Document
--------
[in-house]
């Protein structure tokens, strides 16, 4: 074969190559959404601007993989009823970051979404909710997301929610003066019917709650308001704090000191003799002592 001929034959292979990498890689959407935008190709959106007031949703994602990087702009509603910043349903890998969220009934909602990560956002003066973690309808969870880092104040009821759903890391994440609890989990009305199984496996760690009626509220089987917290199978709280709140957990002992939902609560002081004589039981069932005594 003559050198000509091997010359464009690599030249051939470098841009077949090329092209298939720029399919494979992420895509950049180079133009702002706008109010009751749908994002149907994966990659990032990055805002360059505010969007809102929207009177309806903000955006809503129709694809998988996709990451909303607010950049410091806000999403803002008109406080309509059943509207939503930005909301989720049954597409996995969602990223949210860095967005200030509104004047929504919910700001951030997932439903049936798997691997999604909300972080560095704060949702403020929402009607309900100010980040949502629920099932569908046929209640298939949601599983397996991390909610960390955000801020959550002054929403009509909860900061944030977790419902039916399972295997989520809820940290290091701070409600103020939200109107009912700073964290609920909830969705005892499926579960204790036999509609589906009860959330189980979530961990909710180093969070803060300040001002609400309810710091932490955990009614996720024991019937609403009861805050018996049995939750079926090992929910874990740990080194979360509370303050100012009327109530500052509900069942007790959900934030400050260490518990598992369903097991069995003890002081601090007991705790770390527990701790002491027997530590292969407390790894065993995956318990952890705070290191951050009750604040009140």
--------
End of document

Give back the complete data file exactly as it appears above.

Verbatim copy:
[in-house]
């Protein structure tokens, strides 16, 4: 074969190559959404601007993989009823970051979404909710997301929610003066019917709650308001704090000191003799002592 001929034959292979990498890689959407935008190709959106007031949703994602990087702009509603910043349903890998969220009934909602990560956002003066973690309808969870880092104040009821759903890391994440609890989990009305199984496996760690009626509220089987917290199978709280709140957990002992939902609560002081004589039981069932005594 003559050198000509091997010359464009690599030249051939470098841009077949090329092209298939720029399919494979992420895509950049180079133009702002706008109010009751749908994002149907994966990659990032990055805002360059505010969007809102929207009177309806903000955006809503129709694809998988996709990451909303607010950049410091806000999403803002008109406080309509059943509207939503930005909301989720049954597409996995969602990223949210860095967005200030509104004047929504919910700001951030997932439903049936798997691997999604909300972080560095704060949702403020929402009607309900100010980040949502629920099932569908046929209640298939949601599983397996991390909610960390955000801020959550002054929403009509909860900061944030977790419902039916399972295997989520809820940290290091701070409600103020939200109107009912700073964290609920909830969705005892499926579960204790036999509609589906009860959330189980979530961990909710180093969070803060300040001002609400309810710091932490955990009614996720024991019937609403009861805050018996049995939750079926090992929910874990740990080194979360509370303050100012009327109530500052509900069942007790959900934030400050260490518990598992369903097991069995003890002081601090007991705790770390527990701790002491027997530590292969407390790894065993995956318990952890705070290191951050009750604040009140």